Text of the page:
Booze and Fags
1 July 2016 by Chris Bowie
Before and after the EU Referendum much has been speculated about what would happen to the sterling credit markets in terms of bond issuance. Some commentators had suggested that issuance would dry up as corporates tapped the euro or dollar markets instead, or that investors would stay away from the pound, or were too nervous to commit capital to potentially loss making investments. Well yesterday we had our answer: things have got so bad, the markets have returned to the old vices of booze and fags.
Brown Forman (makers of Jack Daniels) and British American Tobacco (makers of Lucky Strike, Rothmans amongst others), both issued sterling IG bonds, and both deals went very well. We couldn’t resist, and took a draw of the fag behind the bike sheds, but declined a sip of the whiskey (not the usual Scottish spelling I know). The BAT deal was a 5yr issue; initial spread talk was 5yr Gilts +150bp, later tightened to +130bp, with a deal size of £500m but a total book size of £2.3Bn. Very healthy for such an unhealthy habit. The Jack Daniels deal was done at +150bp, for a 12Yr deal in £300m size with a book size of £1.4Bn.
The 5yr part of the curve is more attractive to us right now for two reasons; firstly we think any rate cut expectations following Brexit will be more likely to lead to yield falls in that part of the curve, and secondly the duration profile of the 5yr gives a good trade-off between the yield you will receive and the low potential for capital losses. By contrast, and as enjoyable as a Jack Daniels is, for a 12yr bond we’d need to see a lot more spread to improve its breakeven potential to protect that investment from potential losses. A splash of coke with the Jack Daniels if you will.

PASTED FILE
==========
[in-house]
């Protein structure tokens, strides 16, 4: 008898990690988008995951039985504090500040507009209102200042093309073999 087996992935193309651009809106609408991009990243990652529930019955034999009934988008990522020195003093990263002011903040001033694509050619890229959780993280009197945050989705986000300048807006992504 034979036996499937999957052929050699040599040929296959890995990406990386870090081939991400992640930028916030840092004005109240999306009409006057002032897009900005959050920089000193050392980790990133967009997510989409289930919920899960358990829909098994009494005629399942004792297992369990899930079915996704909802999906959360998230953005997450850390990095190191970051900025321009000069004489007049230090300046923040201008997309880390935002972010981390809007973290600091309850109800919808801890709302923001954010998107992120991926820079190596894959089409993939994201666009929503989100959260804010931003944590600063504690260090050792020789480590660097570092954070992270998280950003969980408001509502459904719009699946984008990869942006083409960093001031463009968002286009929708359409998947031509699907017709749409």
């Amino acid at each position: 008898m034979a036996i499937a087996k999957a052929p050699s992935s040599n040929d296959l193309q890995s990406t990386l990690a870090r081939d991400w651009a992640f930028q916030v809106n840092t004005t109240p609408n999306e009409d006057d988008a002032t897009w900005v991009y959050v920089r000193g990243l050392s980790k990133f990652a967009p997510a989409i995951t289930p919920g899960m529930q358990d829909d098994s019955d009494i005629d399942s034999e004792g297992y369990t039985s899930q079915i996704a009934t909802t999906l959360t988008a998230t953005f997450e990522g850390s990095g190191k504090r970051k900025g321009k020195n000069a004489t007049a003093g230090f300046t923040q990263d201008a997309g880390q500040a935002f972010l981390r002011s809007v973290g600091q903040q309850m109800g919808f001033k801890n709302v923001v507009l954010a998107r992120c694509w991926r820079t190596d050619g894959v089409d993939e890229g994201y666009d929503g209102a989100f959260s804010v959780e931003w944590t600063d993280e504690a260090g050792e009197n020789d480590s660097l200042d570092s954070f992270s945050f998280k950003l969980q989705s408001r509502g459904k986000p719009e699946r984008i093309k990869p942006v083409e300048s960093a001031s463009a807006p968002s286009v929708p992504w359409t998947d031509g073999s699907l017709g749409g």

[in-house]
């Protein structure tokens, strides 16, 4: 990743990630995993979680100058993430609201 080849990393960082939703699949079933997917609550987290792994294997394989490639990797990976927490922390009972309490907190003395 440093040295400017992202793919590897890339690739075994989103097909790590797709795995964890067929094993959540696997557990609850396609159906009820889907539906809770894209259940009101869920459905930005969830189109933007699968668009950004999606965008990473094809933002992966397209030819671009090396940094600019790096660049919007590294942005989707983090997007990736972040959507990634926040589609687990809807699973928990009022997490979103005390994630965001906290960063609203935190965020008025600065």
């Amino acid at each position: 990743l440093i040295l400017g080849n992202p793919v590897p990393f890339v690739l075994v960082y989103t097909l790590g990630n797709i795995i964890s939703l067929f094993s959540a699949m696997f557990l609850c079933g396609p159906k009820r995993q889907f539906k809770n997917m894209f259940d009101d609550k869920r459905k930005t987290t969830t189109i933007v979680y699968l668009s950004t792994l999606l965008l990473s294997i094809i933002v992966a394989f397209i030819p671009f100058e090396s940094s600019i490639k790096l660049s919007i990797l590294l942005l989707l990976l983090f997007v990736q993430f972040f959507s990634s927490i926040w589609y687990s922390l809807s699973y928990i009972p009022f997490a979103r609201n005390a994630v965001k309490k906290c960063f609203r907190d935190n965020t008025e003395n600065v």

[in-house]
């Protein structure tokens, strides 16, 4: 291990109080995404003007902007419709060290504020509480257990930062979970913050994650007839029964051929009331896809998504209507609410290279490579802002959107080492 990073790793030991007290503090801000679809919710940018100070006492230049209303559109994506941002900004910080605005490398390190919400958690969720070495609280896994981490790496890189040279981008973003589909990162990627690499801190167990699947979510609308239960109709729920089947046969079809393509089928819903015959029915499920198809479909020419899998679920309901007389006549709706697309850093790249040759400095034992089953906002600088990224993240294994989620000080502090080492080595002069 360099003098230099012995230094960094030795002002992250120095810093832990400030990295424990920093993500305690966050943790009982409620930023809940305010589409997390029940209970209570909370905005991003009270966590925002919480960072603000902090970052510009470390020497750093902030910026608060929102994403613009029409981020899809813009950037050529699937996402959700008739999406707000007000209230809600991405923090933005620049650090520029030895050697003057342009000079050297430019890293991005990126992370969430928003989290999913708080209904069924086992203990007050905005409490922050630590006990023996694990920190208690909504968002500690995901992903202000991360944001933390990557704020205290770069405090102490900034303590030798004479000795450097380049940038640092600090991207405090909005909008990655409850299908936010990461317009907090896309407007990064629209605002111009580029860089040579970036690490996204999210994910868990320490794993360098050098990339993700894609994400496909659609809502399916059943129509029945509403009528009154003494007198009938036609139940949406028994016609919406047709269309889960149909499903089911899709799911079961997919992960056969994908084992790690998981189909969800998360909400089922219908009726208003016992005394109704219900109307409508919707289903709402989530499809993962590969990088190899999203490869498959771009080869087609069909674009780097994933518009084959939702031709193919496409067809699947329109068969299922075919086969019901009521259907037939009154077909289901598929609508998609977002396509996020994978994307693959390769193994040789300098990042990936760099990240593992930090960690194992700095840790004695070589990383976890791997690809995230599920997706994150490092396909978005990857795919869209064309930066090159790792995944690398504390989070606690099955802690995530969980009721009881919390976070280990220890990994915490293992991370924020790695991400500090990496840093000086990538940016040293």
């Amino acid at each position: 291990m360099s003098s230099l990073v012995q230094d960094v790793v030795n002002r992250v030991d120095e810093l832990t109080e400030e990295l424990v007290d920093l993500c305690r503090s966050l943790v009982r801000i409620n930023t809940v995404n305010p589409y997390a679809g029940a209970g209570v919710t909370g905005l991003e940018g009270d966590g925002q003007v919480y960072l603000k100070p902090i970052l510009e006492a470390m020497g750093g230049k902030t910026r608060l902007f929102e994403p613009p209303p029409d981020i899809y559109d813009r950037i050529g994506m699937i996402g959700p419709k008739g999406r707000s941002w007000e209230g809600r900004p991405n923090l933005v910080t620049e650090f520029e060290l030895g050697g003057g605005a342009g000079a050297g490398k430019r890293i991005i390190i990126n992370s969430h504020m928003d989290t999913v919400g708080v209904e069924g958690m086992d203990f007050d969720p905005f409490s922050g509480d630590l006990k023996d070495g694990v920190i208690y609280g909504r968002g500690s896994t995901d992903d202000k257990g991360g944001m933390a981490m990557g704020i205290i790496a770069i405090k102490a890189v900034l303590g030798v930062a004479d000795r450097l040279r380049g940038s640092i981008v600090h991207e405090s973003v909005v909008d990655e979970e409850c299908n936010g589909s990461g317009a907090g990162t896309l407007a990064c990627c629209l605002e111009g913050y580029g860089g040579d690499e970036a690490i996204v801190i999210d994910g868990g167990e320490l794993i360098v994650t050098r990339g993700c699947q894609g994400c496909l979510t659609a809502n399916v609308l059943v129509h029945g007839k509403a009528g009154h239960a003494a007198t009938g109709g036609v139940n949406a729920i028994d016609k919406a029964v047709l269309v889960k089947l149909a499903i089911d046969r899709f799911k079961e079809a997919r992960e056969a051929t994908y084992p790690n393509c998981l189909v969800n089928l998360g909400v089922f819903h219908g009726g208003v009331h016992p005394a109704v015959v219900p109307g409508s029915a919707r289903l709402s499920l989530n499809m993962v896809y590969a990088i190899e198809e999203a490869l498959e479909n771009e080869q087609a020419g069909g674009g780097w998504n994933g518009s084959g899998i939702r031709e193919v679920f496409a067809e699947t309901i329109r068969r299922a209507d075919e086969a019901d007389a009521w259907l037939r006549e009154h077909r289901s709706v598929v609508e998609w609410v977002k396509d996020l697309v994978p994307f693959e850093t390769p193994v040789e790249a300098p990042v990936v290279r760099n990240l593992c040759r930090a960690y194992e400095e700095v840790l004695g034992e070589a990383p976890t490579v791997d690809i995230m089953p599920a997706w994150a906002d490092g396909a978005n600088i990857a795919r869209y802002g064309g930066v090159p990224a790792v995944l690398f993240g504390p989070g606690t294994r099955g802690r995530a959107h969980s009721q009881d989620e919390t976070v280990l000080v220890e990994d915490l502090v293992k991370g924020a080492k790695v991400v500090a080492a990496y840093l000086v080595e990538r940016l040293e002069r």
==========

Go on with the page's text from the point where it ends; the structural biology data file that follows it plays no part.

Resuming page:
These deals are fantastic news for the sterling market. They prove that the UK bond market is still open for business, we still have strong client demand for good quality bonds (even at low sovereign yields), and that for consumer staples at least, investors are willing to take a view through the likely volatility we might see over the coming months until we have more clarity on the EU negotiations.
Whilst the obvious metaphor here is to say it will all end with a massive hangover, in this case I’ll reject that and end with a truism from my old gran, “from time to time, a little bit of what you fancy does you good”.
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